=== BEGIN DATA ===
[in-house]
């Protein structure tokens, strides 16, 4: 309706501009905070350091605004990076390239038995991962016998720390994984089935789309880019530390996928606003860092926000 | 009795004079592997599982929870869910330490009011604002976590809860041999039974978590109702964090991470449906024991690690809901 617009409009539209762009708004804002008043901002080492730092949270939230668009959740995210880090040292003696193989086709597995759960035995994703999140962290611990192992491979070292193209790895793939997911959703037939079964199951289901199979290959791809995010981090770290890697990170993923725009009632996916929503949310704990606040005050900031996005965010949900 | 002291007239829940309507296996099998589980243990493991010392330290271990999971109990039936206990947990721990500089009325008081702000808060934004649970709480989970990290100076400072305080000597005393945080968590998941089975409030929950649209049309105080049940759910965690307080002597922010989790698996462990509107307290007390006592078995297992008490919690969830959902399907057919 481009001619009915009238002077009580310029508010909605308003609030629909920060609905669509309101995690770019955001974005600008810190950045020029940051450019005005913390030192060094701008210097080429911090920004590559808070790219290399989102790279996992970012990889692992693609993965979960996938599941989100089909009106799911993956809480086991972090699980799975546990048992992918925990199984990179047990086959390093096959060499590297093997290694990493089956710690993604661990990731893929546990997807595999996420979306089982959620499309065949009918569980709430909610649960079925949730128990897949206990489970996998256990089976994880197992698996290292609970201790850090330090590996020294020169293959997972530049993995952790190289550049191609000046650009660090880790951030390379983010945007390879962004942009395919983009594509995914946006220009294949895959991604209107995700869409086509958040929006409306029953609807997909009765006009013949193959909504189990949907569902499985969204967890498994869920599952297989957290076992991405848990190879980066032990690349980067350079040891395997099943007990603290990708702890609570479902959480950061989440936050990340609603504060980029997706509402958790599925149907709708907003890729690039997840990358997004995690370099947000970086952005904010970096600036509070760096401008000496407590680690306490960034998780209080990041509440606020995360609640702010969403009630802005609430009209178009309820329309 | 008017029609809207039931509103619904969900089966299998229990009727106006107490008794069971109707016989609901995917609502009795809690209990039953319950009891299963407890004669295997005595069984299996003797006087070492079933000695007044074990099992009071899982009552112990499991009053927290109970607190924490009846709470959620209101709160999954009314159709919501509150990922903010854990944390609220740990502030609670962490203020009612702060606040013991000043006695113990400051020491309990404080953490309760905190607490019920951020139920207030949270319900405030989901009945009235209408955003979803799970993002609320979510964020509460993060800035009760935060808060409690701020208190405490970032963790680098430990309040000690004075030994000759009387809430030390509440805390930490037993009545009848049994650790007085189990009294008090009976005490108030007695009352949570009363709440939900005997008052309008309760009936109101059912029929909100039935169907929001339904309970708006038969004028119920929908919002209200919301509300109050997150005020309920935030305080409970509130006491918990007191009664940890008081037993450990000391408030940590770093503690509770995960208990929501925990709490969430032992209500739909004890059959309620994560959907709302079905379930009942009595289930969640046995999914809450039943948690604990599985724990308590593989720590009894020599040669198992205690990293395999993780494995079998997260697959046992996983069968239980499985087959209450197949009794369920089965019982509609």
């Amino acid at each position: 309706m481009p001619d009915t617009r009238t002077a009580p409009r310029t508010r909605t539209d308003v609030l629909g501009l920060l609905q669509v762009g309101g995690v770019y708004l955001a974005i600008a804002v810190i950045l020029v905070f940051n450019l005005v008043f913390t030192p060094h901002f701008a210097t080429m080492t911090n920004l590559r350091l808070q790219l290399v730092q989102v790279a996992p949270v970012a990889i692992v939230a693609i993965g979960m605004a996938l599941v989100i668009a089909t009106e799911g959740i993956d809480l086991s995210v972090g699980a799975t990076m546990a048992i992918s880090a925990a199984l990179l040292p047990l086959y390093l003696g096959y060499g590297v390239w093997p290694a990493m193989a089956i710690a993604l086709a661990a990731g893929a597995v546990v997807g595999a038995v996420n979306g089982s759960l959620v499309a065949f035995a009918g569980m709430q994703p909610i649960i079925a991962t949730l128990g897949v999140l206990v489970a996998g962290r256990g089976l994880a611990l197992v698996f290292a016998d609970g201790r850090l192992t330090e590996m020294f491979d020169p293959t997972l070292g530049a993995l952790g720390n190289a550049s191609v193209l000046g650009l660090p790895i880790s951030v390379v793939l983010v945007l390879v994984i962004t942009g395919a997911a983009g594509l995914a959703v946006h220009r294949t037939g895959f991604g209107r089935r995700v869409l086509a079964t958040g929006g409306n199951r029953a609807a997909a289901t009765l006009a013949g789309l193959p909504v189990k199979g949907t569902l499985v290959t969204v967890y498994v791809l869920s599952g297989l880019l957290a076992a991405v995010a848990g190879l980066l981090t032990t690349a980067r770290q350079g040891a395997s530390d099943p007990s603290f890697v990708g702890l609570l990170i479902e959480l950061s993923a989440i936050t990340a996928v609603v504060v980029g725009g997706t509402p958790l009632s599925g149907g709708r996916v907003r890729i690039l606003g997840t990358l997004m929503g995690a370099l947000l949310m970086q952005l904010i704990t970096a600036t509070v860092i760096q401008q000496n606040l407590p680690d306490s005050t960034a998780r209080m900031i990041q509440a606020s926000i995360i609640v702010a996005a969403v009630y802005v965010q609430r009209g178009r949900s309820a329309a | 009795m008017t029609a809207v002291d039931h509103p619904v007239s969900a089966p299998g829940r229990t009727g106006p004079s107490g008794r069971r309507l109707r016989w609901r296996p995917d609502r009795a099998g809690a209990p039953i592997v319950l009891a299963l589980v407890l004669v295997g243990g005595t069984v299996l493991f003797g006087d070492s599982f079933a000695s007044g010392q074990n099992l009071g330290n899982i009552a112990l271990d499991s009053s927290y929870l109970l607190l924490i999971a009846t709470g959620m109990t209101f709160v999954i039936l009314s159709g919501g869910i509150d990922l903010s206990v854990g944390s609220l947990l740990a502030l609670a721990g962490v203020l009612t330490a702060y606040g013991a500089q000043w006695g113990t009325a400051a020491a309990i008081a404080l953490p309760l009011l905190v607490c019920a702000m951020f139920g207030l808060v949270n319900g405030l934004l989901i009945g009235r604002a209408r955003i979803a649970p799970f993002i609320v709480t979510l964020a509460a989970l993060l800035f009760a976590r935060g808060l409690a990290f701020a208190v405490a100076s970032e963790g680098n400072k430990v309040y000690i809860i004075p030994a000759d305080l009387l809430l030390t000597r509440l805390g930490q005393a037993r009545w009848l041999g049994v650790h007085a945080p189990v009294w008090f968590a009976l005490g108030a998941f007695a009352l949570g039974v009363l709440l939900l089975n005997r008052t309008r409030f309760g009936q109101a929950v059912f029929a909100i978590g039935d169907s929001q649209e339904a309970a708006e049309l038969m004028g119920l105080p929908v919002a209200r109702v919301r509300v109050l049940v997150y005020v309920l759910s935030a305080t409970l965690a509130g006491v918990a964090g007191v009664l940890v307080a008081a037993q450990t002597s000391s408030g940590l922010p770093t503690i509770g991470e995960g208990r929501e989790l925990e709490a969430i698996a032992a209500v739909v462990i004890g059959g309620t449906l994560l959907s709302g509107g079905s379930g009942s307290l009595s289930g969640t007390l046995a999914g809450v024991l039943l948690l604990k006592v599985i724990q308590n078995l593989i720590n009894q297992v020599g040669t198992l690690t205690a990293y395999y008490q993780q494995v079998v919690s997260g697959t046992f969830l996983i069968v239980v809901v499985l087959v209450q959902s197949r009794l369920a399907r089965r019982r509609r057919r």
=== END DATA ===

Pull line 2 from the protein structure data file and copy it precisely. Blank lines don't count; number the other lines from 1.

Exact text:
């Protein structure tokens, strides 16, 4: 309706501009905070350091605004990076390239038995991962016998720390994984089935789309880019530390996928606003860092926000 | 009795004079592997599982929870869910330490009011604002976590809860041999039974978590109702964090991470449906024991690690809901 617009409009539209762009708004804002008043901002080492730092949270939230668009959740995210880090040292003696193989086709597995759960035995994703999140962290611990192992491979070292193209790895793939997911959703037939079964199951289901199979290959791809995010981090770290890697990170993923725009009632996916929503949310704990606040005050900031996005965010949900 | 002291007239829940309507296996099998589980243990493991010392330290271990999971109990039936206990947990721990500089009325008081702000808060934004649970709480989970990290100076400072305080000597005393945080968590998941089975409030929950649209049309105080049940759910965690307080002597922010989790698996462990509107307290007390006592078995297992008490919690969830959902399907057919 481009001619009915009238002077009580310029508010909605308003609030629909920060609905669509309101995690770019955001974005600008810190950045020029940051450019005005913390030192060094701008210097080429911090920004590559808070790219290399989102790279996992970012990889692992693609993965979960996938599941989100089909009106799911993956809480086991972090699980799975546990048992992918925990199984990179047990086959390093096959060499590297093997290694990493089956710690993604661990990731893929546990997807595999996420979306089982959620499309065949009918569980709430909610649960079925949730128990897949206990489970996998256990089976994880197992698996290292609970201790850090330090590996020294020169293959997972530049993995952790190289550049191609000046650009660090880790951030390379983010945007390879962004942009395919983009594509995914946006220009294949895959991604209107995700869409086509958040929006409306029953609807997909009765006009013949193959909504189990949907569902499985969204967890498994869920599952297989957290076992991405848990190879980066032990690349980067350079040891395997099943007990603290990708702890609570479902959480950061989440936050990340609603504060980029997706509402958790599925149907709708907003890729690039997840990358997004995690370099947000970086952005904010970096600036509070760096401008000496407590680690306490960034998780209080990041509440606020995360609640702010969403009630802005609430009209178009309820329309 | 008017029609809207039931509103619904969900089966299998229990009727106006107490008794069971109707016989609901995917609502009795809690209990039953319950009891299963407890004669295997005595069984299996003797006087070492079933000695007044074990099992009071899982009552112990499991009053927290109970607190924490009846709470959620209101709160999954009314159709919501509150990922903010854990944390609220740990502030609670962490203020009612702060606040013991000043006695113990400051020491309990404080953490309760905190607490019920951020139920207030949270319900405030989901009945009235209408955003979803799970993002609320979510964020509460993060800035009760935060808060409690701020208190405490970032963790680098430990309040000690004075030994000759009387809430030390509440805390930490037993009545009848049994650790007085189990009294008090009976005490108030007695009352949570009363709440939900005997008052309008309760009936109101059912029929909100039935169907929001339904309970708006038969004028119920929908919002209200919301509300109050997150005020309920935030305080409970509130006491918990007191009664940890008081037993450990000391408030940590770093503690509770995960208990929501925990709490969430032992209500739909004890059959309620994560959907709302079905379930009942009595289930969640046995999914809450039943948690604990599985724990308590593989720590009894020599040669198992205690990293395999993780494995079998997260697959046992996983069968239980499985087959209450197949009794369920089965019982509609």